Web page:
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"Let Patience have its perfect work, that ye may be perfect and entire, wanting nothing."


1. "MY Brethren," says the Apostle in the preceding verse, count it all joy when ye fall into divers temptations." At first view, this may appear a strange direction; seeing most temptations are, "for the present, not joyous, but grievous." Nevertheless ye know by your own experience, that "the trial of your faith worketh patience:" and if "patience have its perfect work, ye shall be perfect and entire, wanting nothing."

2. It is not to any particular person, or church, that the Apostle gives this instruction; but to all who are partakers of like precious faith, and are seeking after that common salvation. For as long as any of us are upon earth, we are in the region of temptation. He who came into the world, to save his people from their sins, did not come to save them from temptation. He, himself, "knew no sin:" yet while he was in this vale of tears," he suffered, being tempted:" and herein also "left us an example, that we should tread in his steps." We are liable to a thousand temptations, from the corruptible body variously affecting the soul. The soul itself, encompassed, as it is, with infirmities, exposes us to ten thousand more. And how many

are the temptations which we meet with even from the good men, (such, at least, they are in part, in their general character,) with whom we are called to converse from day to day? Yet what are these to the temptations we may expect to meet with from an evil world? Seeing we all, in effect, "dwell with Mesech, and have our habitation in the tents of Kedar!" Add to this, that the most dangerous of our enemies, are not those that assault us openly. No: "Angels our march oppose,

Who still in strength excel :
Our secret, sworn, eternal foes,
Countless, invisible !”

For is not our "adversary the devil, as a roaring lion," with all his infernal legions, "still going about seeking whom he may devour?" This is the case with all the children of men. Yea, and with all the children of God, as long as they sojourn in this strange land. Therefore, if we do not wilfully and carelessly rush into them, yet we shall surely "fall into divers temptations;" temptations innumerable as the stars of heaven, and those varied and complicated a thousand ways. But instead of counting this a loss, as unbelievers would do: "count it all joy: knowing that the trial of your faith," even when it is "tried as by fire, worketh patience." But "let patience have its perfect work, and ye shall be perfect and entire, wanting nothing."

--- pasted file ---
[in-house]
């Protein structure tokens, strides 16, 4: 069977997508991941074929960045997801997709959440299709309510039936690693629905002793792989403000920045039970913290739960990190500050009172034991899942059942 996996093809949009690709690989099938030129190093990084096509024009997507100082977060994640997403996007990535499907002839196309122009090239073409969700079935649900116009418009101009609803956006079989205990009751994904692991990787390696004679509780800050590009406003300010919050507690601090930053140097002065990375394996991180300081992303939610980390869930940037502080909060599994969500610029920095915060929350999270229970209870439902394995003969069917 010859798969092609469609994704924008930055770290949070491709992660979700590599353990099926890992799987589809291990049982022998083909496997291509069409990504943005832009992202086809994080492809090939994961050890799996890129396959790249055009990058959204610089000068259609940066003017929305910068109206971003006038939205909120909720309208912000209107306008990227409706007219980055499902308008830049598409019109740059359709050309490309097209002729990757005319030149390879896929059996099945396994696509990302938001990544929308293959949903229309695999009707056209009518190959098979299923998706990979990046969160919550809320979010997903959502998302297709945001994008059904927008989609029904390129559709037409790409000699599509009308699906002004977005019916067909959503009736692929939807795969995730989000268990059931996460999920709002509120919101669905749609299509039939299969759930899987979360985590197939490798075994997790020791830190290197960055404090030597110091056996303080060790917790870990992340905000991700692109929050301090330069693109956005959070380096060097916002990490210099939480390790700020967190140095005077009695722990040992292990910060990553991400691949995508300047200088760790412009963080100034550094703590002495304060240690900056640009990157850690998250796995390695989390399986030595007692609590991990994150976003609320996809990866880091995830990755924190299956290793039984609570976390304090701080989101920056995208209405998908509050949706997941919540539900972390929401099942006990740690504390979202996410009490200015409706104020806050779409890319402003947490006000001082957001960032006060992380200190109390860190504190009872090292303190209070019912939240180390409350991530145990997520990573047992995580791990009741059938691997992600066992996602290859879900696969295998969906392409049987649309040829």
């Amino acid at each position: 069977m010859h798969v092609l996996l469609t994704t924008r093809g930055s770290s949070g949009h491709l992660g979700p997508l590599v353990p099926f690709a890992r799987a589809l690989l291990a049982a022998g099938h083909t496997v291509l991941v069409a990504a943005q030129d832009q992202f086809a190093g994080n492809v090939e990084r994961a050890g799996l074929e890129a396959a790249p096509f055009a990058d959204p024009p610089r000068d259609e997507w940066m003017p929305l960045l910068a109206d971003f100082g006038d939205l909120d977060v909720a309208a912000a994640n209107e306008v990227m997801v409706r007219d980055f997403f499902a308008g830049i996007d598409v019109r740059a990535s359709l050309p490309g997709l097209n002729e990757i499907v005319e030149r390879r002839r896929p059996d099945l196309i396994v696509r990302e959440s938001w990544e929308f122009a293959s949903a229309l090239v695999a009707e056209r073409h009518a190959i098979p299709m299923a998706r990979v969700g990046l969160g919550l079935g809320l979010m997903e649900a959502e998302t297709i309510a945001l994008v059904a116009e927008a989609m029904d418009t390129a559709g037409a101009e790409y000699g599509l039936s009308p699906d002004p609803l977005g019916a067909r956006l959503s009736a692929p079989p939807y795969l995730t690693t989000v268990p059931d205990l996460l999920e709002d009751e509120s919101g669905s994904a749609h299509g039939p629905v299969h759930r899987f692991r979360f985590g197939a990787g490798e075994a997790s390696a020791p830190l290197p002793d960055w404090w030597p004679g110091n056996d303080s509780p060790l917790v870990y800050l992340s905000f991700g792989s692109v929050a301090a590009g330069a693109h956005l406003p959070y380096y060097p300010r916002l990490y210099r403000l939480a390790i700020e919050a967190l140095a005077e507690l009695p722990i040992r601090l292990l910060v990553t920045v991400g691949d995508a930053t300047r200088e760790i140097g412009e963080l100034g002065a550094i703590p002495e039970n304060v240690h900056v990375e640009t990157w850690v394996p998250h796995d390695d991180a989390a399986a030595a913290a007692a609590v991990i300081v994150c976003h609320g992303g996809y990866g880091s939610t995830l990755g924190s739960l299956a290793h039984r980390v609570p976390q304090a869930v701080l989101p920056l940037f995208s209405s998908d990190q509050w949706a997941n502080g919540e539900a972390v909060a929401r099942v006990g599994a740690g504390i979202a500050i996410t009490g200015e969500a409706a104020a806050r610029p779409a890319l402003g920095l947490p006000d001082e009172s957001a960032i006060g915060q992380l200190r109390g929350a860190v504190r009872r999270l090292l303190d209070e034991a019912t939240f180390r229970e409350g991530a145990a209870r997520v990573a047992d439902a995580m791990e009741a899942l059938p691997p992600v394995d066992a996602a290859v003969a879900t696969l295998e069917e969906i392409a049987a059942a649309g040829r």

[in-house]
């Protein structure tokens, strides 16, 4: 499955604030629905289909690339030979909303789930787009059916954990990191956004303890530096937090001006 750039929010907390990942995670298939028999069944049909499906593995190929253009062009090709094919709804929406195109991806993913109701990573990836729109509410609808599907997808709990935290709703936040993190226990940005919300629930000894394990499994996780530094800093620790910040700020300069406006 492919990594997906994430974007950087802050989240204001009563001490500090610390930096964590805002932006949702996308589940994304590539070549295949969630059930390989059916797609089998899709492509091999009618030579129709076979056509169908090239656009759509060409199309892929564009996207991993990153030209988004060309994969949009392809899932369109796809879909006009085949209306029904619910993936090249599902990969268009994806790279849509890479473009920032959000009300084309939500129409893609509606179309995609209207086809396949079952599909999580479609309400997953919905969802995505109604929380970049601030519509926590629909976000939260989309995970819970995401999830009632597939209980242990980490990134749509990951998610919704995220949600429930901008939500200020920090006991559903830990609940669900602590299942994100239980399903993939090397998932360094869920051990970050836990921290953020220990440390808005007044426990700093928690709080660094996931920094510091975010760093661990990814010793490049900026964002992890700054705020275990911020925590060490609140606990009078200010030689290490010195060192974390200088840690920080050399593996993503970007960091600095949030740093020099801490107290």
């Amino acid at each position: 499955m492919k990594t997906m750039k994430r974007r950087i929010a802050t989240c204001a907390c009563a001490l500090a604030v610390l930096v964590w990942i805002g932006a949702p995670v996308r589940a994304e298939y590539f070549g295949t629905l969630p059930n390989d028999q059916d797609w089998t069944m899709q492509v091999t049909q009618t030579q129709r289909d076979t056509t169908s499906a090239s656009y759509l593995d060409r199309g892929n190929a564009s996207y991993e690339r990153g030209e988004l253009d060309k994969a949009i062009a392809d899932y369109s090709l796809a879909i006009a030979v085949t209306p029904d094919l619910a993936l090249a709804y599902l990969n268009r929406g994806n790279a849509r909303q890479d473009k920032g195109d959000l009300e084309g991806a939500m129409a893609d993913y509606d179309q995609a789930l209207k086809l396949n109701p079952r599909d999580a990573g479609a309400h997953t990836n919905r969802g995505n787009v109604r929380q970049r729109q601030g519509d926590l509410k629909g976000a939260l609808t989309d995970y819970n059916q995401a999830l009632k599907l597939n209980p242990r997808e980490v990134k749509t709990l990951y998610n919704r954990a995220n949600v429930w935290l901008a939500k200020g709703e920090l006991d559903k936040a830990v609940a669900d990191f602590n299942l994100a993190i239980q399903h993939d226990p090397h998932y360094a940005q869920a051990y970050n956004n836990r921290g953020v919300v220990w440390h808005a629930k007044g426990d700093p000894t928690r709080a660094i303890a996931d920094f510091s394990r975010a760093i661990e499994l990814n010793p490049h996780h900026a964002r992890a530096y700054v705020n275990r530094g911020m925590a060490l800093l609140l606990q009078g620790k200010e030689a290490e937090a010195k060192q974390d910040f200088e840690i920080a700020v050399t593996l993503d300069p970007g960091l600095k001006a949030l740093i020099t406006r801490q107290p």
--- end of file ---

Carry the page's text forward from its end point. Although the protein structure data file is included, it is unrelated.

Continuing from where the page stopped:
3. But what is Patience? We do not now speak of a Heathen Virtue: neither of a natural indolence: but of a gracious temper, wrought in the heart of a believer, by the power of the Holy Ghost. It is a disposition to suffer whatever pleases God, in the manner, and for the time that pleases him. We thereby hold the middle way, neither oλywguvres, despising our sufferings, making little of them, passing over them lightly, as if they were owing to chance, or second causes: nor on the other hand exλvouevo, affected too much, unnerved, dissolved, sinking under them. We may observe, the proper object of Patience is suffering, either in body or mind. Patience does not imply the not feeling this: it is not Apathy or Insensibility. It is at the utmost

distance from Stoical Stupidity! yea, at an equal distance from fretfulness or dejection. The patient believer is preserved from falling into either of these extremes, by considering who is the Author of all his suffering, even God his Father: what is the motive of his giving us to suffer? Not so properly his justice as his love: and what is the end of it? Our "profit, that we may be partakers of his holiness."

4. Very nearly related to Patience is Meekness: if it be not rather a species of it. For may it not be defined, Patient of Injuries, particularly affronts, reproach, or unjust censure? This teaches not to return evil for evil, or railing for railing: but contrariwise, blessing. Our blessed Lord himself, seems to place a peculiar value upon this temper. This he peculiarly calls us to learn of him, if we would find rest for our souls.

5. But what may we understand by the Work of Patience? "Let patience have its perfect work." It seems to mean, Let it have its full fruit or effect. And what is the fruit which the Spirit of God is accustomed to produce hereby, in the heart of a believer? One immediate fruit of Patience is Peace: a sweet tranquillity of mind, a serenity of spirit, which can never be found unless where patience reigns. And this peace often rises into joy. Even in the midst of various temptations, those that are enabled in patience to possess their souls, can witness, not only quietness of spirit, but triumph and exultation. This both